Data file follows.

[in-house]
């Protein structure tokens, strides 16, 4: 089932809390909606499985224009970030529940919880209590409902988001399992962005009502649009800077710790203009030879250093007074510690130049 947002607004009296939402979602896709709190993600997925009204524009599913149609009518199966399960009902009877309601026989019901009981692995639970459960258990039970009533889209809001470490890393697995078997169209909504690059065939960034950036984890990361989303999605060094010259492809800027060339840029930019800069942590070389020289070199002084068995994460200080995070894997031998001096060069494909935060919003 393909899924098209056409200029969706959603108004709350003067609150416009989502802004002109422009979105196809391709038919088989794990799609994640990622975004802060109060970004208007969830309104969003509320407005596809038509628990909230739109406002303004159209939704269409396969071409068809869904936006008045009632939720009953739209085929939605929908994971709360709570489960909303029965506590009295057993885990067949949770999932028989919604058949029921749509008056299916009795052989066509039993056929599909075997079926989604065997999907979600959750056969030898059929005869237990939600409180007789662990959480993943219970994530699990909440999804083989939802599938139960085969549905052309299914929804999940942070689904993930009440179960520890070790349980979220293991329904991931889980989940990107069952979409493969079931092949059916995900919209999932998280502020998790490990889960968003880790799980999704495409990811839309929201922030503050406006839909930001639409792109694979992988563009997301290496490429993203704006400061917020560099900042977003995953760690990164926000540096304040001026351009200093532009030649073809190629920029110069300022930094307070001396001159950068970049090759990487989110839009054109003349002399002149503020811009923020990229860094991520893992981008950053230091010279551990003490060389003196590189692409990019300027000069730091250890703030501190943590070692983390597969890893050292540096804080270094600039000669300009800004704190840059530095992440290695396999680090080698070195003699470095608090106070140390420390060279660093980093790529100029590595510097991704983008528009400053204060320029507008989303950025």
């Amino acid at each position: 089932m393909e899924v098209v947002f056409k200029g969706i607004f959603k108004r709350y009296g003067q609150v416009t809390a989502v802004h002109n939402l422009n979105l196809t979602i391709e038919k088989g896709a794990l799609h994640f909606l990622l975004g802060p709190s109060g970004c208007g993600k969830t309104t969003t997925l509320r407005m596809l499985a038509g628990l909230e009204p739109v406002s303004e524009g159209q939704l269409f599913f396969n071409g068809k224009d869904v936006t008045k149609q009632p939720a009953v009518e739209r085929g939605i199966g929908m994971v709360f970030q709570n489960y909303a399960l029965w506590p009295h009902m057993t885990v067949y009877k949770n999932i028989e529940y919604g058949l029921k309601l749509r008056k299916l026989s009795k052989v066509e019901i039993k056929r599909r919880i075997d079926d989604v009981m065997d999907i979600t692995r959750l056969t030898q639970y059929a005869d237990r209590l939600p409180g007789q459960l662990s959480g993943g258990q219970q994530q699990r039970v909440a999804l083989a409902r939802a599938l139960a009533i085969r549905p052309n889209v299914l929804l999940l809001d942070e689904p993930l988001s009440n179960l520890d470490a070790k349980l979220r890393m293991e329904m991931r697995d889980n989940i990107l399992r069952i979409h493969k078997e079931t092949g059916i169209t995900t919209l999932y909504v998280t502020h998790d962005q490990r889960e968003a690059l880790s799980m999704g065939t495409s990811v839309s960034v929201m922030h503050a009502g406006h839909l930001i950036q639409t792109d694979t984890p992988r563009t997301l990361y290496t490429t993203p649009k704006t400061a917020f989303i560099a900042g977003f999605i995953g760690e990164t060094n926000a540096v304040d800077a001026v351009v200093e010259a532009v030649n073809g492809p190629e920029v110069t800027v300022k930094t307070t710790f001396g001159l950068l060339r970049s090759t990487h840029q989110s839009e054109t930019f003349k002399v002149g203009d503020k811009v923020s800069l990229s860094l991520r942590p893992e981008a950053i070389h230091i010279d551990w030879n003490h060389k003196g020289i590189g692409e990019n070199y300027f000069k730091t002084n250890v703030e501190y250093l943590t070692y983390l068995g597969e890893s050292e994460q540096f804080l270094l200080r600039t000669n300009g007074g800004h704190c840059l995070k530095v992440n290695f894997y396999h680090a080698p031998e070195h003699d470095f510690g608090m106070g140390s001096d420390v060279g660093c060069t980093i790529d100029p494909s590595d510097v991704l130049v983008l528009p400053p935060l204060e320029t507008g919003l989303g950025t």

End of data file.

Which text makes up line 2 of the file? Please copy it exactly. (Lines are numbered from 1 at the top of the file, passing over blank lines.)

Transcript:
């Protein structure tokens, strides 16, 4: 089932809390909606499985224009970030529940919880209590409902988001399992962005009502649009800077710790203009030879250093007074510690130049 947002607004009296939402979602896709709190993600997925009204524009599913149609009518199966399960009902009877309601026989019901009981692995639970459960258990039970009533889209809001470490890393697995078997169209909504690059065939960034950036984890990361989303999605060094010259492809800027060339840029930019800069942590070389020289070199002084068995994460200080995070894997031998001096060069494909935060919003 393909899924098209056409200029969706959603108004709350003067609150416009989502802004002109422009979105196809391709038919088989794990799609994640990622975004802060109060970004208007969830309104969003509320407005596809038509628990909230739109406002303004159209939704269409396969071409068809869904936006008045009632939720009953739209085929939605929908994971709360709570489960909303029965506590009295057993885990067949949770999932028989919604058949029921749509008056299916009795052989066509039993056929599909075997079926989604065997999907979600959750056969030898059929005869237990939600409180007789662990959480993943219970994530699990909440999804083989939802599938139960085969549905052309299914929804999940942070689904993930009440179960520890070790349980979220293991329904991931889980989940990107069952979409493969079931092949059916995900919209999932998280502020998790490990889960968003880790799980999704495409990811839309929201922030503050406006839909930001639409792109694979992988563009997301290496490429993203704006400061917020560099900042977003995953760690990164926000540096304040001026351009200093532009030649073809190629920029110069300022930094307070001396001159950068970049090759990487989110839009054109003349002399002149503020811009923020990229860094991520893992981008950053230091010279551990003490060389003196590189692409990019300027000069730091250890703030501190943590070692983390597969890893050292540096804080270094600039000669300009800004704190840059530095992440290695396999680090080698070195003699470095608090106070140390420390060279660093980093790529100029590595510097991704983008528009400053204060320029507008989303950025």